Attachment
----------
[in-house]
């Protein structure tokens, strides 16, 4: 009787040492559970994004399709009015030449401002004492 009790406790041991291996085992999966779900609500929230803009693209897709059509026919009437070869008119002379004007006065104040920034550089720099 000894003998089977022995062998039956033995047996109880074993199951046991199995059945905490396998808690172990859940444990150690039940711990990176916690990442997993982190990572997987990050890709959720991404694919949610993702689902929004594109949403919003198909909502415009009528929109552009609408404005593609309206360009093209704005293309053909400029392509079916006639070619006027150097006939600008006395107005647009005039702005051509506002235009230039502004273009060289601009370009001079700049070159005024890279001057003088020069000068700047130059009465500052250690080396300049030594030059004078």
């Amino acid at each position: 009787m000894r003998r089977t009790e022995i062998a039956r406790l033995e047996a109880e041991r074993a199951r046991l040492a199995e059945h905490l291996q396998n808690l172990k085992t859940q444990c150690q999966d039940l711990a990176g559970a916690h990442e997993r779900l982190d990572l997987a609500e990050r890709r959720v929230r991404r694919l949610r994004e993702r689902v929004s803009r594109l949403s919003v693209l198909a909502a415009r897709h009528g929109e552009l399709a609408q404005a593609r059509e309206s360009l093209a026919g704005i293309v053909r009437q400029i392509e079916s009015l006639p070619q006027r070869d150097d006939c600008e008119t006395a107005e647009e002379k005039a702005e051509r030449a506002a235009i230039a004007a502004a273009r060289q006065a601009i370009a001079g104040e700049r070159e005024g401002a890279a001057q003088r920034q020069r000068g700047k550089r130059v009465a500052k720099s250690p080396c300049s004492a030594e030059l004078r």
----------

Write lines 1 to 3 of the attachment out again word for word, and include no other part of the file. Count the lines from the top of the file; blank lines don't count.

[in-house]
């Protein structure tokens, strides 16, 4: 009787040492559970994004399709009015030449401002004492 009790406790041991291996085992999966779900609500929230803009693209897709059509026919009437070869008119002379004007006065104040920034550089720099 000894003998089977022995062998039956033995047996109880074993199951046991199995059945905490396998808690172990859940444990150690039940711990990176916690990442997993982190990572997987990050890709959720991404694919949610993702689902929004594109949403919003198909909502415009009528929109552009609408404005593609309206360009093209704005293309053909400029392509079916006639070619006027150097006939600008006395107005647009005039702005051509506002235009230039502004273009060289601009370009001079700049070159005024890279001057003088020069000068700047130059009465500052250690080396300049030594030059004078």
């Amino acid at each position: 009787m000894r003998r089977t009790e022995i062998a039956r406790l033995e047996a109880e041991r074993a199951r046991l040492a199995e059945h905490l291996q396998n808690l172990k085992t859940q444990c150690q999966d039940l711990a990176g559970a916690h990442e997993r779900l982190d990572l997987a609500e990050r890709r959720v929230r991404r694919l949610r994004e993702r689902v929004s803009r594109l949403s919003v693209l198909a909502a415009r897709h009528g929109e552009l399709a609408q404005a593609r059509e309206s360009l093209a026919g704005i293309v053909r009437q400029i392509e079916s009015l006639p070619q006027r070869d150097d006939c600008e008119t006395a107005e647009e002379k005039a702005e051509r030449a506002a235009i230039a004007a502004a273009r060289q006065a601009i370009a001079g104040e700049r070159e005024g401002a890279a001057q003088r920034q020069r000068g700047k550089r130059v009465a500052k720099s250690p080396c300049s004492a030594e030059l004078r």